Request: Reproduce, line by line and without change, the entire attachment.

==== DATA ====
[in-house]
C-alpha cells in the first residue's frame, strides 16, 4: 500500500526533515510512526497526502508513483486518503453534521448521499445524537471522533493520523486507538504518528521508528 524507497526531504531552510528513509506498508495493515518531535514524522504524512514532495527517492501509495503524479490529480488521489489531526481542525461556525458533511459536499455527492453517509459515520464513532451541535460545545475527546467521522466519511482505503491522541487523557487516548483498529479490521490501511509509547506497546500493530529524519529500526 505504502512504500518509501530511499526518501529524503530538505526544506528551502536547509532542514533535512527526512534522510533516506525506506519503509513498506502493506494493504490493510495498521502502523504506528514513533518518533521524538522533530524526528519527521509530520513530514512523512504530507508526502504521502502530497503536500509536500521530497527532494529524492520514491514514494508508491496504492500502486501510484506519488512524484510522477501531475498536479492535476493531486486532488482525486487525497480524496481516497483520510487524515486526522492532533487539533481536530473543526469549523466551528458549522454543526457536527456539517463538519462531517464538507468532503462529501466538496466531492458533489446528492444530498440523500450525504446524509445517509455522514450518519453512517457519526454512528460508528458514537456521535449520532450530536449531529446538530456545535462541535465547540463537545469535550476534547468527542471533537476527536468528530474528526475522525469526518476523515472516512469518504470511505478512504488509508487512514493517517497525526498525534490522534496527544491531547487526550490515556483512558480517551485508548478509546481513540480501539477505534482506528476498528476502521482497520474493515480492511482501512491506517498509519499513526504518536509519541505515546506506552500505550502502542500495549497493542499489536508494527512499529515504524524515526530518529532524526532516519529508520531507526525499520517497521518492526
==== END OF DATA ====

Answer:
[in-house]
C-alpha cells in the first residue's frame, strides 16, 4: 500500500526533515510512526497526502508513483486518503453534521448521499445524537471522533493520523486507538504518528521508528 524507497526531504531552510528513509506498508495493515518531535514524522504524512514532495527517492501509495503524479490529480488521489489531526481542525461556525458533511459536499455527492453517509459515520464513532451541535460545545475527546467521522466519511482505503491522541487523557487516548483498529479490521490501511509509547506497546500493530529524519529500526 505504502512504500518509501530511499526518501529524503530538505526544506528551502536547509532542514533535512527526512534522510533516506525506506519503509513498506502493506494493504490493510495498521502502523504506528514513533518518533521524538522533530524526528519527521509530520513530514512523512504530507508526502504521502502530497503536500509536500521530497527532494529524492520514491514514494508508491496504492500502486501510484506519488512524484510522477501531475498536479492535476493531486486532488482525486487525497480524496481516497483520510487524515486526522492532533487539533481536530473543526469549523466551528458549522454543526457536527456539517463538519462531517464538507468532503462529501466538496466531492458533489446528492444530498440523500450525504446524509445517509455522514450518519453512517457519526454512528460508528458514537456521535449520532450530536449531529446538530456545535462541535465547540463537545469535550476534547468527542471533537476527536468528530474528526475522525469526518476523515472516512469518504470511505478512504488509508487512514493517517497525526498525534490522534496527544491531547487526550490515556483512558480517551485508548478509546481513540480501539477505534482506528476498528476502521482497520474493515480492511482501512491506517498509519499513526504518536509519541505515546506506552500505550502502542500495549497493542499489536508494527512499529515504524524515526530518529532524526532516519529508520531507526525499520517497521518492526